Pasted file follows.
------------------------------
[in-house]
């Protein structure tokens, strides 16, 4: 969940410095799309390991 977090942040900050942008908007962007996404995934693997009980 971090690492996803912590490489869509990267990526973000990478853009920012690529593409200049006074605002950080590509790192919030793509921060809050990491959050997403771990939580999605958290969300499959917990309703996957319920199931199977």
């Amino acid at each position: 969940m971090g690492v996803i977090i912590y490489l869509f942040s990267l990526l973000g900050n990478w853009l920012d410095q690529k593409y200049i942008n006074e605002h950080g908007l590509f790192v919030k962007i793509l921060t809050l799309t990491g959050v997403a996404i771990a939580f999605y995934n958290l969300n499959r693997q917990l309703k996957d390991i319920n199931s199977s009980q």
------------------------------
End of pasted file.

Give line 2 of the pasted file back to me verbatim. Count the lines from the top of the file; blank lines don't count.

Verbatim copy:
């Protein structure tokens, strides 16, 4: 969940410095799309390991 977090942040900050942008908007962007996404995934693997009980 971090690492996803912590490489869509990267990526973000990478853009920012690529593409200049006074605002950080590509790192919030793509921060809050990491959050997403771990939580999605958290969300499959917990309703996957319920199931199977």